Stories Tagged with 'javascript'


Why Should You Care About NodeJS?

javascriptI know that many of my readers are .NET guys and a core constituency actively hate JavaScript so bear with me and let’s talk about NodeJS for a minute.

Just to be clear, I am not advocating anything by this post. What I think is important is that as you mature as a developer that you look at whatever is happening in the community and be open to why something is new  and what new ideas are being proffered by the new technology. My hope is that this post will show some of that.

Bootstrap 3 Grid System Explained

Are you starting to work with Bootstrap 3? If so, maybe I can help. I’ve recently released a Bootstrap 3 course on Pluralsight that covers many of the new features including how to migrate from Bootstrap 2 to 3.

Here is an excerpt from the course where I explain how the new grid system works in Bootstrap 3:

JavaScript Function Scopes

As some of you know, I authored a Pluralsight course on JavaScript for C# Developers. We’ve released an excerpt from that course covering how JavaScript function scopes work.

If you’re just getting started learning JavaScript, it can be easy to bring your C# biases to the language since they both have curly braces. Hopefully this excerpt will help:

Getting Ready for AngularJS 1.2

AngularJS is going through their release cycle now and that means that AngularJS 1.2 is going to be released soon with some specific changes that you'll need to address. I'll be updating my Pluralsight Course with the 1.2 changes as soon as the new version ships.

The biggest change for most people is the routing support is now packaged separately. To use routing you'll need to do two things:

Need LINQ but Writing JavaScript?

sketchArchOne of the tasks that I found cumbersome when writing JavaScript is simple collection manipulation. I have gotten spoiled in C# with LINQ. Sorting, filtering, shaping and more is easy with LINQ but what about in JavaScript? Underscore.js to the rescue.

Underscore.js is a small utility library that can help in collection manipulation (as well as other great features). I first started using Underscore.js to replace jQuery's (and AngularJS's) for-each implementations. I find underscore's simple and quick. Like much of JavaScript, the magic is happening in a callback function (think Lambda):

My New Web Development Course is Live

Are you getting ready to build a new website? Are you interested in shortening your development by using Bootstrap, AngularJS, Azure and ASP.NET? If so, my new course might be just for you.

In this new course I build a new web site from scratch. I start out with a Bootstrap template (since my design skills suck) and move through creating content, building a database, exposing a REST-ful API and building a Single Page Application. I wrap it up by publishing the site to Azure Web Sites showing you how to not only get your application up an running in the cloud, but also how to monitor it and handle standard tasks like using your own domain in Azure.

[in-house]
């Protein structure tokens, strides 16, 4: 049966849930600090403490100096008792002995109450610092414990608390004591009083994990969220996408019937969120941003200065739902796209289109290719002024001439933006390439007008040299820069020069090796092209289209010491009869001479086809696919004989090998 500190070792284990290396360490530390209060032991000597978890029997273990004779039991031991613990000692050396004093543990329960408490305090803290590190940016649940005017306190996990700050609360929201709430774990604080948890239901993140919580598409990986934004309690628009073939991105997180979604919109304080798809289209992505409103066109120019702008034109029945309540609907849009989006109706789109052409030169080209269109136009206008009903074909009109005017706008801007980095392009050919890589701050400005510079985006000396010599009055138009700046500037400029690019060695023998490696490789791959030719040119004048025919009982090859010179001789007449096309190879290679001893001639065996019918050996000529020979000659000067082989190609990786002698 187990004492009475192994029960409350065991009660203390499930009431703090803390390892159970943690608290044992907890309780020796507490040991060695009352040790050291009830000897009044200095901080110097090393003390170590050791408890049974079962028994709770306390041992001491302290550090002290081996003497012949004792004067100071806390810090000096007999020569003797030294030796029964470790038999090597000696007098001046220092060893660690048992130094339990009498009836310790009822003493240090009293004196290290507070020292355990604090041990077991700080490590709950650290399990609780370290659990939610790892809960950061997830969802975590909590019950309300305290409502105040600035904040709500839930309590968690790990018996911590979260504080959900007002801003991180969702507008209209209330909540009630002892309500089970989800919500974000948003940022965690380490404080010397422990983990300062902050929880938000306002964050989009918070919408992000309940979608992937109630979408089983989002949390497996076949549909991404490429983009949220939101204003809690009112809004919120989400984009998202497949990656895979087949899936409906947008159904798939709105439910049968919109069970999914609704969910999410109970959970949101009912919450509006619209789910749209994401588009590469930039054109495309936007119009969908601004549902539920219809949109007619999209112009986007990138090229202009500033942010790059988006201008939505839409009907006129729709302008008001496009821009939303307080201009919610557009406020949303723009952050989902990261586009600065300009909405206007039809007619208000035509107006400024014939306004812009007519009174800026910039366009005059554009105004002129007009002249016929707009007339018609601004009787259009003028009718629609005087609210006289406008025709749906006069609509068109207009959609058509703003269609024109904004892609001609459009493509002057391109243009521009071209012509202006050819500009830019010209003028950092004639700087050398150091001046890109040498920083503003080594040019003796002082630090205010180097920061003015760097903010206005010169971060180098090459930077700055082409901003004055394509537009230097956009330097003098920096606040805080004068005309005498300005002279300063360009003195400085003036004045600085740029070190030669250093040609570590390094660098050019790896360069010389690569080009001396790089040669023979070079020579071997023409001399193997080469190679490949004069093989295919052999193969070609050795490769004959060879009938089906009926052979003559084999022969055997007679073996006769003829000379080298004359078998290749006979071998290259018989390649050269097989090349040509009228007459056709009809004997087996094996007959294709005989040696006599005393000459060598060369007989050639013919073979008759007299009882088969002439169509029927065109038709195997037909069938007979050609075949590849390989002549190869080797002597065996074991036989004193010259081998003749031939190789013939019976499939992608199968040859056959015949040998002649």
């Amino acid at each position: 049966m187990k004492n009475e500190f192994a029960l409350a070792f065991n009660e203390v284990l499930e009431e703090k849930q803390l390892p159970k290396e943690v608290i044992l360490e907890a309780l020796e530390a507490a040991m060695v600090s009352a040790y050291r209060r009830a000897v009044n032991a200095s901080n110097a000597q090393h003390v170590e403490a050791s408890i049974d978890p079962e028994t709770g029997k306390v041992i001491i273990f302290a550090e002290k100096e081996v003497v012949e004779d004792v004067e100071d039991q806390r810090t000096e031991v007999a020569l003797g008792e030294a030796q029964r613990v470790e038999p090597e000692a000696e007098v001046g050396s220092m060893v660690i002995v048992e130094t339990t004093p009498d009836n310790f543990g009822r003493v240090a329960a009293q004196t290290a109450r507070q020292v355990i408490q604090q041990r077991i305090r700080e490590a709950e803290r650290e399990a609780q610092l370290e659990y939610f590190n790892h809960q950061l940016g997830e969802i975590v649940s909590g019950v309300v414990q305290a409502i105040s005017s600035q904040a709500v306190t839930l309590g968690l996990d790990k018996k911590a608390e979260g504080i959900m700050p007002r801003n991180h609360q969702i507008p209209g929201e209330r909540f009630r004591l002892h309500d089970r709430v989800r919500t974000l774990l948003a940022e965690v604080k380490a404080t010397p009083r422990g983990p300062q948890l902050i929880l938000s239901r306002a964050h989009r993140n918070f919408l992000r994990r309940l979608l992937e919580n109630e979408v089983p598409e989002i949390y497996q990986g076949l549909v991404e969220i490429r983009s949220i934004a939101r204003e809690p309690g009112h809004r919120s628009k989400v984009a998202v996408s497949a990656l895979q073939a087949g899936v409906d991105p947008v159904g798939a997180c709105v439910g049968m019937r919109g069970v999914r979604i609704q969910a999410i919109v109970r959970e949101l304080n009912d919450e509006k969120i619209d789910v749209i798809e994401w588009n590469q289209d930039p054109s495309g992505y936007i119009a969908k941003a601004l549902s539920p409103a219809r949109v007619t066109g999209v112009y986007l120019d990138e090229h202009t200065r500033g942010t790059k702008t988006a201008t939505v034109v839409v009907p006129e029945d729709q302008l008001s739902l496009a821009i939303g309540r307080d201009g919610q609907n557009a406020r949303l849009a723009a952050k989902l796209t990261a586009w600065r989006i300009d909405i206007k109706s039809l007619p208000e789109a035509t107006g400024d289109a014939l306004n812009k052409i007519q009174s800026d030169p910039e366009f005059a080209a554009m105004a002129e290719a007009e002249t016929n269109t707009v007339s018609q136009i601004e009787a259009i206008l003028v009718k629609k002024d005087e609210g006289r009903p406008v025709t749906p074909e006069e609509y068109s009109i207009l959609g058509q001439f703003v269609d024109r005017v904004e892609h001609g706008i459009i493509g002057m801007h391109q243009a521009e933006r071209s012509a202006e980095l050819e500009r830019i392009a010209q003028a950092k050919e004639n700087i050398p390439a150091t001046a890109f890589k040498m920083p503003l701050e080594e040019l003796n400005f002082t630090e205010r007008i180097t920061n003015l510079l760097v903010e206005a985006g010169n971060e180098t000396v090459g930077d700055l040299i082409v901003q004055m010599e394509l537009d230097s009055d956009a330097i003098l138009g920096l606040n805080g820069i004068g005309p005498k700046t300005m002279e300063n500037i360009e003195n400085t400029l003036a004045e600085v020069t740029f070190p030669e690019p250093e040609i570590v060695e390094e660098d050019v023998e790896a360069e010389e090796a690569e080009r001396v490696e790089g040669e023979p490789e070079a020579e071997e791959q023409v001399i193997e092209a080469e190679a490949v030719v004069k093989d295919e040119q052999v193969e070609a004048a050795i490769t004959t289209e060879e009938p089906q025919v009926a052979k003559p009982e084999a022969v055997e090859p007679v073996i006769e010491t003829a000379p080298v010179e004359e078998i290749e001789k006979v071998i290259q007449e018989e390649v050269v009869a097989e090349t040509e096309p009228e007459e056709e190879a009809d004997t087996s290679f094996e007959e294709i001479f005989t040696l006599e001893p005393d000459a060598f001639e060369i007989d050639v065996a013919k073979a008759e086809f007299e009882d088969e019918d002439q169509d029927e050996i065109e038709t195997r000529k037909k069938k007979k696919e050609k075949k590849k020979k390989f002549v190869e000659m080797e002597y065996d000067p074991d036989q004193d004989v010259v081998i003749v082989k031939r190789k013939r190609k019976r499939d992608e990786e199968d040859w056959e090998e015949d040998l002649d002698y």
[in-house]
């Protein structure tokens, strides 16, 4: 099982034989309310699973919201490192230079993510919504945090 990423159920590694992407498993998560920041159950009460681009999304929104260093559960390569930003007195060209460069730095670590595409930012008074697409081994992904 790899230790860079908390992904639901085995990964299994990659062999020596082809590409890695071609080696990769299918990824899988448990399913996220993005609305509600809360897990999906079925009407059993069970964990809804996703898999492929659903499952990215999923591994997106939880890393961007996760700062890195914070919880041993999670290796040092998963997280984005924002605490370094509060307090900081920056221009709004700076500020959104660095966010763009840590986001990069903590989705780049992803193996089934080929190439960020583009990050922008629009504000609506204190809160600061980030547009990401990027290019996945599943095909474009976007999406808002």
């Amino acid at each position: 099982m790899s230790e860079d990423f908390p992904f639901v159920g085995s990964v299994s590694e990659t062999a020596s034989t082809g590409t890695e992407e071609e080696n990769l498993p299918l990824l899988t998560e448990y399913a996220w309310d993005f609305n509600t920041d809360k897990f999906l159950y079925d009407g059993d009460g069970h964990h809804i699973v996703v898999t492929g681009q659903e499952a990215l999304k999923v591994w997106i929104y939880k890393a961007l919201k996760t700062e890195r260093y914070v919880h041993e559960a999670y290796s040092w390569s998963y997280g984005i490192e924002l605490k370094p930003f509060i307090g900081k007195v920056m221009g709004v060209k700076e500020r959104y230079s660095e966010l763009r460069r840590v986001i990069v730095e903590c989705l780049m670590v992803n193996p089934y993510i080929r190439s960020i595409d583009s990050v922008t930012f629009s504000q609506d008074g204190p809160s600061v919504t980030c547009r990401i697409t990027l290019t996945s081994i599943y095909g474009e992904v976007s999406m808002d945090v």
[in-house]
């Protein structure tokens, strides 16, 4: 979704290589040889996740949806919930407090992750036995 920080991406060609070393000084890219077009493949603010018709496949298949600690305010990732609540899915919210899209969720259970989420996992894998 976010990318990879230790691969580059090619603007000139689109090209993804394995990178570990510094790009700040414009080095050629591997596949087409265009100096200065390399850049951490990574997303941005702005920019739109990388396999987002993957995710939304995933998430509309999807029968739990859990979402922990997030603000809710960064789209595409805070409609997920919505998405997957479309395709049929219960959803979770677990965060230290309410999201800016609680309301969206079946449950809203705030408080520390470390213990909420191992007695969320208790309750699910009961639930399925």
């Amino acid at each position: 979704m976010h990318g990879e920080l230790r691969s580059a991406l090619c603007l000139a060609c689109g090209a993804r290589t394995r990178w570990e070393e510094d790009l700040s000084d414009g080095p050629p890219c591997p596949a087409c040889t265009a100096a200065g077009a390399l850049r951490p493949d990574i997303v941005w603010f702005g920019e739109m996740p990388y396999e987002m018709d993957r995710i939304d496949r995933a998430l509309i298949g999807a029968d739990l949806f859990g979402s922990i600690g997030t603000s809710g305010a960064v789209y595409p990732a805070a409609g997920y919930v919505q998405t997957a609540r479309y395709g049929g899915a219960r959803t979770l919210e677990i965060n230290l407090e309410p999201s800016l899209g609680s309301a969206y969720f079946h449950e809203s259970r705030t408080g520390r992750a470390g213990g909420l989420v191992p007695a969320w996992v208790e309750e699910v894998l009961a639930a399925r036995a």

My AngularJS Talk at Atlanta .NET UG

Thanks to all who showed up to see me talk about AngularJS at the recent Atlanta .NET User's Group. At the talk, I wrote the client-side code for an AngularJS app by hand. The slides are pretty thin, but the code includes all the functionality I showed. I promised the slides and code so here they are!

If you have questions about any of this, feel free to comment and I'll help as much as I can!

JavaScript Promises

pinky-promiseNo I am not talking the promise that JavaScript will fix everything if you use it. I don't even believe that ;) I am talking about the concept of a promise object that several JavaScript libraries use (including AngularJS, jQuery, Dojo and WinJS).

A promise is a pattern for handling asynchronous operations. The problem is that essentially when you start an asynchronous operation, you need to execute some code as the operation is completed. Asynchronous code is so common that most libraries have found a solution for passing in callbacks. But there is little commonality to how each libraries does this. Let's take jQuery as an example:

Building Atlanta Code Camp Website

I recently helped the Atlanta Code Camp effort by building them a new website. You can see it here: Atlanta Code Camp.  I am pretty proud of what I was able to accomplish in the scant number of hours I had to build it. It's not done as we need to improve it when we have the speakers chosen and set up the schedule, but so far I am pretty happy with it.

I had a number of goals for the project:

Debugging PhoneGap with the Android Console

facepalm4If you build PhoneGap apps and test with the browser, moving to phones sometimes causes a boatload of problems. Because there isn't a great debugging story, being able to see the console window would be of great help.

My particular problem was that my JavaScript and CSS links weren't cased correctly. And it seems that the Android implementation is case sensitive (like most Linux implementations) but I couldn't even see what was wrong. Unfortunately the PhoneGap Build tools let's you use the console and interrogate the DOM but console log messages are lost. So I simply dropped down to the Android SDK.

My Practical PhoneGap Course is now Live!

If you're interested in cross-platform mobile apps, I like the solution that PhoneGap has. It uses HTML5/CSS/JS as the UI stack and I find it compelling to build apps for iOS, Android, Kindle, Windows Phone and Windows 8 Store. I've just released a new course on PhoneGap that attempts to fill in some of the holes in building apps.  The course includes:

Hope you enjoy the course. You can view it here:

PhoneGap and Windows 8

Traffic accident and to drivers fightingI've created a new example of a PhoneGap app for my talk at the Atlanta Windows Apps meeting. The talk I did tonight didn't go all that well, but I got it working and the result is something you can download and see how to use a minimum of WinJS to build your Windows 8 apps.

The example PhoneGap app sourcecode can be found on GitHub:

Building Cross-Platform Apps with HTML: Part 1 of 4

mobiledevices_clipOne of the things that I’ve been spending a lot of time working with lately is the ability to be able to build cross-platform apps. While I spend a lot of time in the Microsoft space (especially Windows 8 and Windows Phone 8), I need to be able to create and deploy apps to iOS and Android platforms. I've decided to do a series on building one of these using Single Page Application for the web, then deploying it to devices via PhoneGap: